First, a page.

The special election in Alabama to fill the vacant Senate seat left by Attorney General Jeff Sessions has been an amazing top off to an amazing year in politics.

The online and in-print takes have been hot, with the left tying the election to the #MeToo movement, and the right making the case that the only moral vote was for the immoral guy on “my” team.

This take, my hot take, is neither of those.

Instead, I think it proper to take a moment and think about the things we can learn from the results and what exactly we should do with that knowledge. The second half of this article will cover exactly that: what we learned, what we should have learned, and how it applies to the future.

First, though, let’s lay out a few things that we should all acknowledge up front:

This was not, in itself, a long-term victory for Democrats in Alabama. Roy Moore wasn’t a good candidate even before he was known to have dated teenage girls when he was in his 30’s. The chances that Doug Jones faces someone as inept as Roy Moore again in 2020 are below 50%.

But that brings me to the next item people need to understand.

The GOP is not guaranteed to gain this seat back in 2020. They’re not. They have a 50% chance of picking someone just as inept as Roy Moore again. Honestly, people like Roy Moore don’t make it to a Senate race without a systemic failure in our process of vetting candidates for office.

This broken state of affairs has arisen for a multitude of reasons, but to put a bow on it I would just say it is attributable to the not-so-civil war between the Establishment GOP, Steve Bannon, and the traditional conservatives like those who started the NeverTrump movement in the GOP Presidential Primary.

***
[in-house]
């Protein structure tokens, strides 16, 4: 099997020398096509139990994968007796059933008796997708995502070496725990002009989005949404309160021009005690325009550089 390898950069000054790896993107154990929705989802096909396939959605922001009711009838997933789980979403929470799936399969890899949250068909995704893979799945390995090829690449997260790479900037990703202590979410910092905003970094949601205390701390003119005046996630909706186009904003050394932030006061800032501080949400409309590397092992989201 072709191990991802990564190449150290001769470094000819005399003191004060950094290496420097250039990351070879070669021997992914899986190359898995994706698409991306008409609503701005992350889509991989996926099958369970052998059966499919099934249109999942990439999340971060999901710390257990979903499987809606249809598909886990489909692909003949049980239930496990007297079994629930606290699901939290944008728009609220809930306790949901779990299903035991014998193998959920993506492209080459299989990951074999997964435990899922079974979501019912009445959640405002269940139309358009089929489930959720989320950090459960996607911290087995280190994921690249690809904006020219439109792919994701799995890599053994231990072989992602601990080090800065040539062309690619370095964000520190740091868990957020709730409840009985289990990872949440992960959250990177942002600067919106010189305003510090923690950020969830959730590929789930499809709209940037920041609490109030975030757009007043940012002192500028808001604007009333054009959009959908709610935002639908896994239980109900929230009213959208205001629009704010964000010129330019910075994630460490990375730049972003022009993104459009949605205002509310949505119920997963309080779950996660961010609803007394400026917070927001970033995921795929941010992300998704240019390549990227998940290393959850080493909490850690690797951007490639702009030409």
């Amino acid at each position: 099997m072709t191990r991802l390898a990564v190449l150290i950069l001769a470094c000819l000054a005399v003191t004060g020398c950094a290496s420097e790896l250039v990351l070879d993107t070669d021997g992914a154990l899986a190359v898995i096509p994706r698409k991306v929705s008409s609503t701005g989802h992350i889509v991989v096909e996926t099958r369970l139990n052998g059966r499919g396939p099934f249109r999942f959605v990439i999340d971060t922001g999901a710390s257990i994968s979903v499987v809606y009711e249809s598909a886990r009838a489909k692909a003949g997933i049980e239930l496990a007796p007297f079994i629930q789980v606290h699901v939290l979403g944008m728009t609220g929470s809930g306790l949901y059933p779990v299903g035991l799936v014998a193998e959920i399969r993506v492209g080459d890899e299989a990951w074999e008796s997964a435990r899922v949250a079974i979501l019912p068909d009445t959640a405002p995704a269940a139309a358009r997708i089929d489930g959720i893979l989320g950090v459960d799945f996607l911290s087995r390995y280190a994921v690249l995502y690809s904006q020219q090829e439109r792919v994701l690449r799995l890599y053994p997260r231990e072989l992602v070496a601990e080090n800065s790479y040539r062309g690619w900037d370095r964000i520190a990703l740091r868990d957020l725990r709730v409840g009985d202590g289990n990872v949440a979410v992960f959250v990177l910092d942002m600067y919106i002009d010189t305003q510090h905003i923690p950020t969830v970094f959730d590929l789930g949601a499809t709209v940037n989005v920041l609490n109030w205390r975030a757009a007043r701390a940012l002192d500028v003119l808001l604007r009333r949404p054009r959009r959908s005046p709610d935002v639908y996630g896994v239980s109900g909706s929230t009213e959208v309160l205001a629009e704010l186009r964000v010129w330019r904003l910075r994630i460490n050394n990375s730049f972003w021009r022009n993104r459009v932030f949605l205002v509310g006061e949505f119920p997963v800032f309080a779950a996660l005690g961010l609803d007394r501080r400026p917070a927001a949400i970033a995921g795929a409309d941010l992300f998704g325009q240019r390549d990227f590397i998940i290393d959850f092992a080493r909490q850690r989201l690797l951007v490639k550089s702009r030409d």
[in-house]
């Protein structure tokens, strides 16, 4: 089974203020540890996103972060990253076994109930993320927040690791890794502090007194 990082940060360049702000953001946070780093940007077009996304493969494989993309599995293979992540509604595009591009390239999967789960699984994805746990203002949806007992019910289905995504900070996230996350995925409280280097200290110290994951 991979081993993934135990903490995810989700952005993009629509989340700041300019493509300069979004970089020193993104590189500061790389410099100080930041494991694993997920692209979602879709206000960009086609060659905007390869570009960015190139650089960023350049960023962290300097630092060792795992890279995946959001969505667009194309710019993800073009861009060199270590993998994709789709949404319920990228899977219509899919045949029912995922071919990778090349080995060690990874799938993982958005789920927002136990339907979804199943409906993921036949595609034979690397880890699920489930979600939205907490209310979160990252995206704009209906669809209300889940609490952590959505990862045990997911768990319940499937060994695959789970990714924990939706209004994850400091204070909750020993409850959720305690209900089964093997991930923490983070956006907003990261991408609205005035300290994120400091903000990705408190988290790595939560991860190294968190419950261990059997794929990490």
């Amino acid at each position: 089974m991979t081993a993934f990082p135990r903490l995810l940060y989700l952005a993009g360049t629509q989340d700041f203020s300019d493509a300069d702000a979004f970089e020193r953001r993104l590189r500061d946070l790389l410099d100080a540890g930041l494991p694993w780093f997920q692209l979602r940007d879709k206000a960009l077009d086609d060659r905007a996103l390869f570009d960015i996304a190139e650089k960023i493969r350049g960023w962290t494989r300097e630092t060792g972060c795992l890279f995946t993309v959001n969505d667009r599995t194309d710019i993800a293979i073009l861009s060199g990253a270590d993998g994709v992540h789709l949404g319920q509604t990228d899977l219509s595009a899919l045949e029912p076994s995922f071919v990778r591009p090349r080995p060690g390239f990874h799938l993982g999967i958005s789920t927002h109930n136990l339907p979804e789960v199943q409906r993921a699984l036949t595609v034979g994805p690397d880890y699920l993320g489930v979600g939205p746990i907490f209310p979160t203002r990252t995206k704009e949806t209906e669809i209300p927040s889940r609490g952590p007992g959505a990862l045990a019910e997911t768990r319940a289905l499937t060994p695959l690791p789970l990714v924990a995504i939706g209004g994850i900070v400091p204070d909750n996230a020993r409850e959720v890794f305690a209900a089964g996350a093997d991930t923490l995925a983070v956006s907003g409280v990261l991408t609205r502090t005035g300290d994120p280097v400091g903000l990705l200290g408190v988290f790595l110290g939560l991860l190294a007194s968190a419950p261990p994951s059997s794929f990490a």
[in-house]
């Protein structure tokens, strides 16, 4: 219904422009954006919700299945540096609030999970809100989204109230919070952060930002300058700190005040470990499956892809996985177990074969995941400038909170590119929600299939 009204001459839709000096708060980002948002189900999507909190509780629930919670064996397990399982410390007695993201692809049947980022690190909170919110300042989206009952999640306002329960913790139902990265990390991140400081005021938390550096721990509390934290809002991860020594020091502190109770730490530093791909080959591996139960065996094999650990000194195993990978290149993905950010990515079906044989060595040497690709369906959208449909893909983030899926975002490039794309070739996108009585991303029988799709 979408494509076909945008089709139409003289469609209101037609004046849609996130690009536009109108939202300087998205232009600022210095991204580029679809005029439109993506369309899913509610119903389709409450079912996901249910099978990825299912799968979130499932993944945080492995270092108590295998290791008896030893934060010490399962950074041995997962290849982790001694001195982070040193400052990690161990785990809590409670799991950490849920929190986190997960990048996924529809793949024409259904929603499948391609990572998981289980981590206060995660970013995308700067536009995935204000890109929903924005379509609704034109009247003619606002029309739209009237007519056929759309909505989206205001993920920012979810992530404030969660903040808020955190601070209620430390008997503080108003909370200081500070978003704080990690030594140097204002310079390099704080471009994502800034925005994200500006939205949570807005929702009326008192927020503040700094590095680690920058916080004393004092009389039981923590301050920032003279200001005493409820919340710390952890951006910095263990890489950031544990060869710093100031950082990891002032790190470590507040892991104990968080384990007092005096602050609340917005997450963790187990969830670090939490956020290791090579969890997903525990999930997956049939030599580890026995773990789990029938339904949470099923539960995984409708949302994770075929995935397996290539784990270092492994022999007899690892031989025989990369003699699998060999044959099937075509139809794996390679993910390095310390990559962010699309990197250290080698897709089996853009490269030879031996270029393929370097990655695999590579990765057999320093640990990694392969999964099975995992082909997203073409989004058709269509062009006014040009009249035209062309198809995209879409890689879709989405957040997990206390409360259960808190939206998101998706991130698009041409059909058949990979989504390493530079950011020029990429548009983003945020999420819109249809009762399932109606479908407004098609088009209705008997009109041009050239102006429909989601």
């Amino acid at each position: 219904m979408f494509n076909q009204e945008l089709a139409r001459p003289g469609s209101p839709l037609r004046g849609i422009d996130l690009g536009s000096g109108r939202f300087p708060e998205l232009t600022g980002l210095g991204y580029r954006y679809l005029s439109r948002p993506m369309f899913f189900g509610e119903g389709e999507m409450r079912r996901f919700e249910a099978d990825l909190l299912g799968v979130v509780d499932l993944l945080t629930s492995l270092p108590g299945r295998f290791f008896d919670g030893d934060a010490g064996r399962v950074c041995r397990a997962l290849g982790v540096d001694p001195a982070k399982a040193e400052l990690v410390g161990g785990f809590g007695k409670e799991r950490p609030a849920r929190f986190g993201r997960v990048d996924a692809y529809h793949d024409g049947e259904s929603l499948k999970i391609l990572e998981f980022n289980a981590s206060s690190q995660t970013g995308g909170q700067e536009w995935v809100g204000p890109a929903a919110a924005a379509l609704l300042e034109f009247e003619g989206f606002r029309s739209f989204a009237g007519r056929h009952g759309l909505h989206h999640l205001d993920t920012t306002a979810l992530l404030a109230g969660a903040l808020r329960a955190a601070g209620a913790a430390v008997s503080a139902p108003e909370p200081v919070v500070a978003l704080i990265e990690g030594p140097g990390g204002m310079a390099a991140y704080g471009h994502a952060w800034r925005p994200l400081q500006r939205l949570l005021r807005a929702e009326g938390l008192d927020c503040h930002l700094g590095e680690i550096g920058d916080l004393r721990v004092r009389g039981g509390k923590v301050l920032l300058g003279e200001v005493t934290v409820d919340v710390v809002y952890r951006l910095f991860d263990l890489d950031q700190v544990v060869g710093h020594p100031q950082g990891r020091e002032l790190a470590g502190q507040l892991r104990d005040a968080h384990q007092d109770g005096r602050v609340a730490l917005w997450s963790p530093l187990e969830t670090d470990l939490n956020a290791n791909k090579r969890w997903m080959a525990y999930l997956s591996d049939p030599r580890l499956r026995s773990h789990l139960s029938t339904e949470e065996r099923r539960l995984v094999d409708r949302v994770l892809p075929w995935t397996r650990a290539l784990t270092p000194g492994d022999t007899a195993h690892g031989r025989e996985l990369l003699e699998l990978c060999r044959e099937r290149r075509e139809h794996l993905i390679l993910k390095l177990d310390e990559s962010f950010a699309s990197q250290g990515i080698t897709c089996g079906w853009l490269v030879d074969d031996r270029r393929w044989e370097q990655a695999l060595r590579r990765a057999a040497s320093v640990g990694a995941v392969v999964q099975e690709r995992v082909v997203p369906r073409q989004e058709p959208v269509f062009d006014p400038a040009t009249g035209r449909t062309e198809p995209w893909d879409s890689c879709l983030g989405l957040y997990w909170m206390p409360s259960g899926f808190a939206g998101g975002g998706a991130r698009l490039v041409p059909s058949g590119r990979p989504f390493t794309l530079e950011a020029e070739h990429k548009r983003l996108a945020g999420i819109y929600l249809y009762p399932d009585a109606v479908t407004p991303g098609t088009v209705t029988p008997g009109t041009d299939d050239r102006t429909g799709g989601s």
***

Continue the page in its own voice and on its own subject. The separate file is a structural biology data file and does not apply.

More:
That point could use an entire in-depth article of its own, which this is not, but I do hope you’ll indulge going a bit further on it before we get to the numbers (below).

The system to vet candidates withered under control of the old GOP Establishment; let’s just say that they’d been complacent before the Tea Party revolt and then once they got their machines running again they’d lost the trust.

When the Tea Party offered up Rubio, Lee, and Cruz and the Establishment treated them like Akin, Angle, and O’Donnell, the base rightly reacted with umbrage and distrust. Add in the insurgent environment to candidacy selection and enthusiastic primaries with multiple candidates/challengers, and all of the sudden the resources aren’t there to do a proper vet of every candidate.

We saw this problem play out not only in the Alabama GOP Primary, but also the 2016 GOP Presidential primary, where allegations of sexual impropriety on the part of Donald Trump where largely shrugged off by base voters (including, of course, many from the state of Alabama).

Okay, just one last item before we finally get to the numbers from the election and discuss what to do with them.

The GOP has a strong contingent of traditional conservatives who will not abide the idea that morality no longer matters. Unlike the Democrats, who have welcomed sexually aggressive perverts with open arms, the GOP’s dalliances with moral turpitude and broad acceptance of same by their voter base is a relatively new phenomenon, rooted firmly in the Trump era of Republicanism.